By Joy Wiltermuth and Mark DeCambre
U.S. stocks finished mostly lower Wednesday and bond yields jumped, after the Federal Reserve signaled rate hikes are on the way and other monetary policies eventually will tighten.
Investors also were sifting through quarterly results, including a fresh batch of earnings from Boeing, AT&T, and Tesla.
How did stock index perform?
The Dow Jones Industrial Average /zigman2/quotes/210598065/realtime DJIA +1.98% fell 129.64 points, or 0.4%, to finish at 34,168.09, after earlier pushing as high as 34,815.67.
The S&P 500 index SPX shed 6.52 points, or 0.2%, ending at 4,349.93.
The Nasdaq Composite Index /zigman2/quotes/210598365/realtime COMP +1.59% added 2.82 points, or less than 0.1%, to close at 13,542.12. Major indexes traded at or near session highs immediately after the Fed announcement.
What drove the markets?
Stocks lost their grip on earlier gains Wednesday in another volatile session, after the Federal Reserve at its first meeting of 2022 kept benchmark interest rates steady, but signaled that monetary policy will soon tighten.
Fed Chairman Jerome Powell said the Fed “was of a mind” to raise the federal-funds rate at its mid-March meeting, but said policy makers also reached no decisions yet on the path of monetary support.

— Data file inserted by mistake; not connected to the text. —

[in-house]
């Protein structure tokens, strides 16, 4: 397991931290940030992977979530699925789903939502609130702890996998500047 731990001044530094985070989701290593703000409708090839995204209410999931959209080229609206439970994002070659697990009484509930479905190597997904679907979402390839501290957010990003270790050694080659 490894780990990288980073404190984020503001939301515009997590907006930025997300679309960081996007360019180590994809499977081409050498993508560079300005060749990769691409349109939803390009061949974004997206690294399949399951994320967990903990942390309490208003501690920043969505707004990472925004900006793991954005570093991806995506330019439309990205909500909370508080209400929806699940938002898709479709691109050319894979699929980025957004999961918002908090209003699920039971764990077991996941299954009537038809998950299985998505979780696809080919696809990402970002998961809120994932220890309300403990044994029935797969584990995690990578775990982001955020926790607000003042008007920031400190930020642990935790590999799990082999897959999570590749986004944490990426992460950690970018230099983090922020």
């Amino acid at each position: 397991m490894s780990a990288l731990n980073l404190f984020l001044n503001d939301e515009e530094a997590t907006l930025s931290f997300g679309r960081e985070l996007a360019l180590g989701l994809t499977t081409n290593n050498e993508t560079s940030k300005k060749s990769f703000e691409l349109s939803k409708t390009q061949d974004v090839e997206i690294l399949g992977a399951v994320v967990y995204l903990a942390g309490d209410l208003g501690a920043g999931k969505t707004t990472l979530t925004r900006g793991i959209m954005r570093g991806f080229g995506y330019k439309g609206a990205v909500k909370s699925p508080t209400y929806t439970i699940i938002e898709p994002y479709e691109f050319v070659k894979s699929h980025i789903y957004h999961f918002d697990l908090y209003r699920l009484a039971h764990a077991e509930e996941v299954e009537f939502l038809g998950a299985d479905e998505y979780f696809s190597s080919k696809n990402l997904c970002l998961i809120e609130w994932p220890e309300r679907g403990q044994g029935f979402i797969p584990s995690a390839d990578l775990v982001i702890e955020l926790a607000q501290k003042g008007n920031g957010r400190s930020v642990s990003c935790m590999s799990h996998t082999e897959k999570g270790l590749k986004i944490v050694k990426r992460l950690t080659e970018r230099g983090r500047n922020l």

Instead, Fed officials will remain “nimble” and leave it to coming meetings to decide how high to raise rate or “significantly reduce” the central bank’s near $9 trillion balance sheet. The reduction is slated to start once rate increases have begun.
Powell told reporters there was significant room to raise interest rates without hurting the labor market and didn’t rule out the prospect of rate increases larger than 25 basis points given the scope of the inflation challenge.
“All of this seemed to sink the spirit of the market a bit,” said Anu Gaggar, global investment strategist for Commonwealth Financial Network, in emailed comments.
“The Fed took a hammer out of its toolbox, and not a sledgehammer,” said Rich Steinberg, chief market strategist at The Colony Group, in a phone call. “While we might have some swoons and rallies in markets, I think Powell is playing by the playbook, which is incrementalization.”
Markets remain eager for a clearer road map to tighter monetary policy, including specifics on how the Fed expects to shrink its balance sheet.
“Big picture, we are still positive on the equity market,” said Matt Stucky, senior portfolio manager at Northwestern Mutual Wealth Management, in a phone call. “Usually, when the economy is this strong, the market tends to have good results.”
Stocks have been whipsawed by recent volatility, driven by disappointment over corporate earnings so far this quarter, tension between Russia and NATO over concerns that Moscow may be planning an imminent invasion of Ukraine, and, most of all, apprehension over the Fed’s path to fighting inflation.